Last week American Ballet Theatre principal Gillian Murphy danced the iconic dual role of Odette/Odile as part of the company's spring season. In preparation for the performance she posted an adorable photo from her childhood on Instagram of her posing in costume as the Black Swan. Murphy also admits that as a young dancer she was determined to master the 32 fouettés, which Odile performs at the climax of the Black Swan pas de deux. Her performance in this clip from a 2005 performance, alongside former ABT principal Angel Corella as Siegfried, makes it obvious as to why this childhood dream role is now one of her signatures.


When the dancers enter at 1:00, Murphy already has a fierceness about her that makes it hard to believe she's the same soft-spoken ballerina in the video's opening interview. Corella's Siegfried is completely beguiled by the temptress. Murphy approaches the choreography with fearless physicality, plunging into penchés and hitting each arabesque with staccato precision. Her flexible arms trail behind her like wings. Corella is exuberant in his variation, while Murphy is devilishly cool. Both these turning whizzes seem to conjure their momentum from within themselves. In the coda, which begins at 10:15, the couple increases their intensity; Corella leaps higher than ball guests' heads and Murphy adds thrilling, incredibly musical triples to her fouettés.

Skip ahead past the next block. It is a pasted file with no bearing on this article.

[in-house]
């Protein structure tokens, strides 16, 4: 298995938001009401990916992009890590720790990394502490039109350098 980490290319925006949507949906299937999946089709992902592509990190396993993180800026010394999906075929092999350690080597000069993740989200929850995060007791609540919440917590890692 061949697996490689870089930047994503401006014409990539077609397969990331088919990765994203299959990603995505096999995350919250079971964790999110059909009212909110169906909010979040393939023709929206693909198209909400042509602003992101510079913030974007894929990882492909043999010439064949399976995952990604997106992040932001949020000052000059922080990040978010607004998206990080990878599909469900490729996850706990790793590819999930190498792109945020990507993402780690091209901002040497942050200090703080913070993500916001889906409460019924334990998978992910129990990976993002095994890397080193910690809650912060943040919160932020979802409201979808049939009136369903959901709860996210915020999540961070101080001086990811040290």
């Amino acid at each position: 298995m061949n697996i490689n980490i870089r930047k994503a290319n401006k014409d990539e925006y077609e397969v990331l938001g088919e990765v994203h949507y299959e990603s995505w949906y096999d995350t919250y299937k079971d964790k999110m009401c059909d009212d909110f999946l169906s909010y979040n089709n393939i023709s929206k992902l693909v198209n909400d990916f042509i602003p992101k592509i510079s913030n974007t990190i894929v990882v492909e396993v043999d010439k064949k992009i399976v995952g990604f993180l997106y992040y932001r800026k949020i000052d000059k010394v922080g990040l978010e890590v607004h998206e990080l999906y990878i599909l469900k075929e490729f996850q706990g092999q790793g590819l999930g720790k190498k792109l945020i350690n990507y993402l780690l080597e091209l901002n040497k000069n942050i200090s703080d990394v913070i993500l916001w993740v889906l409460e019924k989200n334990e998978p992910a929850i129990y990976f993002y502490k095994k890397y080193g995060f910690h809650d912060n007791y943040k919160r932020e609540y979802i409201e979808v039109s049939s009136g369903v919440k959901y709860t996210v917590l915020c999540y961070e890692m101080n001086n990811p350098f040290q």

In 2017 Murphy told Pointe that while the "technical elements of Odile" feel natural to her, the manipulative character is, of course, nothing like her real personality. To portray Odile she abandons herself and let's the character take on a life of her own through Tchaikovsky's music. Happy #ThrowbackThursday!
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I have very tapered Morton's toes (longer second toes). My big toe joints are about a half centimeter shorter than my second and third toe joints, so I have a terrible time finding stability on demi-pointe. My weight lands on that second toe joint, which is pretty narrow and uncomfortable under that pressure. How can I find a more stable relevé? —Larissa

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From left: Sarah Lapointe, Derek Dunn and Jeanette Kakareka. Courtesy The Rock School

For more than five decades, The Rock School for Dance Education has been launching young dancers into professional ballet careers around the globe. Boasting distinguished alumni such as Beckanne Sisk, Michaela DePrince and Taylor Stanley, the Philadelphia-based institution has garnered a well-deserved reputation for pairing rigorous training with a tight-knit, welcoming community. Their summer intensives are no different, with a wealth of prestigious faculty members, many of whom are Rock School alums currently dancing at companies around the world.

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The National Ballet of Canada's Harrison James and Emma Hawes in Orpheus Alive. Karolina Kuras, Courtesy NBoC.

Wonder what's going on in ballet this week? We've rounded up some highlights.

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Ballet dancers today are asked to do more with their bodies than ever before. The physical demands of a ballet career can take an immense toll on a dancer's joints and muscles—subjecting them to pain, inflammation and an increased risk of injury. Considering all that is required of today's dancers, having a top-notch recovery regime is paramount.

Enter Apolla Performance Wear, which is meeting ballet's physical demands with a line of compression footwear that is speeding up the recovery process for professional dancers by reducing inflammation and stabilizing the joints.

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